President Ferdinand “Bongbong” Marcos Jr. has approved the Department of Trade and Industry’s (DTI) three-year Food Logistics Action Agenda aimed at revolutionizing the country’s food distribution system, the Presidential Communications Office (PCO) said.

President Ferdinand ‘Bongbong’ Marcos Jr. (Malacañang file photo)

According to the PCO, Marcos approved the plan during a sectoral meeting in Malacañang with secretaries from different government agencies on Tuesday, Aug. 29.

In a statement, the PCO said the creation of the three-year food logistics agenda was one of the directives of the President during the eighth Cabinet meeting in September 20222 to the Departments of Agriculture (DA), Trade and Industry (DTI), Transportation (DOTr), Public Works and Highways (DPWH), Information and Communications Technology (DICT), and the Interior and Local Government (DILG) to develop a food logistics chain, cold chain industry, ports infrastructure, and farm-to-market roads.

“The action plan’s general objective is to ensure the availability, accessibility, and affordability of food for Filipinos and that consumers reliably get the right product at the right time,” it said.

“It is committed to a whole-of-government approach where key agencies involved shall be required to prioritize, focus, and allocate funding on specific initiatives,” the statement added.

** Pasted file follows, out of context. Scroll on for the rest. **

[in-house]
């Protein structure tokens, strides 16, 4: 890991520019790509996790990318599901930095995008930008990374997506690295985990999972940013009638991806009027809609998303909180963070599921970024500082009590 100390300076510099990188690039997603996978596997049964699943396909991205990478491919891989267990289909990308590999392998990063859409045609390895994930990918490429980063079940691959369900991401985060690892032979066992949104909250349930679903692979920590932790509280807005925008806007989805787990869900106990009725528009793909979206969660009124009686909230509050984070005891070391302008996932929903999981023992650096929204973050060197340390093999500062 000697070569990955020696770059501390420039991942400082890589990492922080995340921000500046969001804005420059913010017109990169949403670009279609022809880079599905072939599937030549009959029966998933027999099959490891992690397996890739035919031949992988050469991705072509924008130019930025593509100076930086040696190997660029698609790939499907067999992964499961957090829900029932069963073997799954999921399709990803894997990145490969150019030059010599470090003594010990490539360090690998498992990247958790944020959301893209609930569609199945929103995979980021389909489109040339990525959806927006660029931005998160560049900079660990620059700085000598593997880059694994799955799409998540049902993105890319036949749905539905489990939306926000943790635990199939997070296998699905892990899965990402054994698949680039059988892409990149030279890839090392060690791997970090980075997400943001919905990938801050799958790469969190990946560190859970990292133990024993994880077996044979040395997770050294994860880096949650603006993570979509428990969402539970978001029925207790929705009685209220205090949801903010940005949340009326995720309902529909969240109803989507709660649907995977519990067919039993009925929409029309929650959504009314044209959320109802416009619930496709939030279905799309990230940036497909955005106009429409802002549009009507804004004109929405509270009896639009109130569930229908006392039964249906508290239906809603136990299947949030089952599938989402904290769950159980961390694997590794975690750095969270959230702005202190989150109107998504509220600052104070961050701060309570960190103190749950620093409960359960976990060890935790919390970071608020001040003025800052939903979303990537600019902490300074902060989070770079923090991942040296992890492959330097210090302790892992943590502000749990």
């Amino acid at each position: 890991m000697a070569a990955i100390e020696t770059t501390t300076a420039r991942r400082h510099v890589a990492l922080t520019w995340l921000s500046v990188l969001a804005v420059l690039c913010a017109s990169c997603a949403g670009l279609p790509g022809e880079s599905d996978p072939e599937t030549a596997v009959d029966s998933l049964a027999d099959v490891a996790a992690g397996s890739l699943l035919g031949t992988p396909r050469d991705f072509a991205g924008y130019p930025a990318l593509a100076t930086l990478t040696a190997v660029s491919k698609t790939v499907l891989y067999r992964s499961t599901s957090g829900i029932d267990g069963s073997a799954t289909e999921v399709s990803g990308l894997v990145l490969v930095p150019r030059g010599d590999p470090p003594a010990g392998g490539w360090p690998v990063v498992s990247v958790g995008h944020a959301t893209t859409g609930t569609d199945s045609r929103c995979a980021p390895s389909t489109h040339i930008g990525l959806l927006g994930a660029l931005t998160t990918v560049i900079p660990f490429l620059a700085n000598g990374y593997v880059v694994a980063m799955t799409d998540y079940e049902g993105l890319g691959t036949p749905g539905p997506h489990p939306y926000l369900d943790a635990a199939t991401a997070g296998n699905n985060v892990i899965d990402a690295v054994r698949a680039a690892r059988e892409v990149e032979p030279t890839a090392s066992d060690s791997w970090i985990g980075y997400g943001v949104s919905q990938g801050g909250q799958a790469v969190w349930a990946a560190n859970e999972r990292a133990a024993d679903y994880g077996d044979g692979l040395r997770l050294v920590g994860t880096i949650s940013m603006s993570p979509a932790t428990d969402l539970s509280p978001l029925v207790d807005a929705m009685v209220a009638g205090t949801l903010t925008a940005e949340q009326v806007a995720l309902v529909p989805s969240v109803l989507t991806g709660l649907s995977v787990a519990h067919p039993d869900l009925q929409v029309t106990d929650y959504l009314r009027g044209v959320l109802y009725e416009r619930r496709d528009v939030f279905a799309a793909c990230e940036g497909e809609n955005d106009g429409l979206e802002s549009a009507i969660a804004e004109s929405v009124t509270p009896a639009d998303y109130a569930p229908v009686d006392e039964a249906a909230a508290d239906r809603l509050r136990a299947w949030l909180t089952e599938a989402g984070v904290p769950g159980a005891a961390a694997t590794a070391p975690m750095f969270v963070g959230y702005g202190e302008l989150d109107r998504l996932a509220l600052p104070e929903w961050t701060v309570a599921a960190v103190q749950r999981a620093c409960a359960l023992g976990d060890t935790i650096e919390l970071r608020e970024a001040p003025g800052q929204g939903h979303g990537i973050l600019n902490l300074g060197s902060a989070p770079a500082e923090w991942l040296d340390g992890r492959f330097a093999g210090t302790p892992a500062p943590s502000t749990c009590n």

The three-year Food Logistics Action Agenda contains six key strategies to ensure success:

  • Revolutionizing the Philippines’ food distribution system
  • Reducing transport and logistics costs and increasing investments in logistics infrastructure on transportation and storage
  • Addressing other supply chain gaps

The plan also seeks to heighten enforcement against hoarding, smuggling, and overstaying food imports, monitoring warehouses or cold storage facilities, and using information and communications technology to improve logistics performance.

According to the PCO, the DTI has outlined efforts to integrate food terminals into the logistics framework by upgrading existing food terminals and building additional food hubs in Metro Manila and other areas in the country.

“By integrating food terminals, the supply chain from producers to consumers could be shortened, with standardized logistical processes and transportation systems directed towards specific destinations,” it said.

“These hubs operate as central command centers for effectively supervising the balance between demand and supply, with the resulting synergy within these hubs amplifying the effectiveness of the action plan,” it added.

During the meeting, Pascual said the DTI has a pilot project with Nueva Vizcaya Agricultural Terminal (NVAT) and the Unitedb States Agency for International Development-Strengthening Private Enterprises for the Digital Economy (USAID-SPEED) to help small and medium enterprises (SMEs) transition to mature e-commerce businesses.

“This project will help pivot NVAT from offline to online transactions, thereby maximizing the potential of e-commerce and increasing market access for farmers’ produce,” Pascual explained.

The DTI is also endorsing logistics-related measures for inclusion in the priority legislative agenda, such as the International Maritime Competitiveness Act, which aims to empower the Maritime Industry Authority to regulate shipping lines and guard against excessive shipping charges.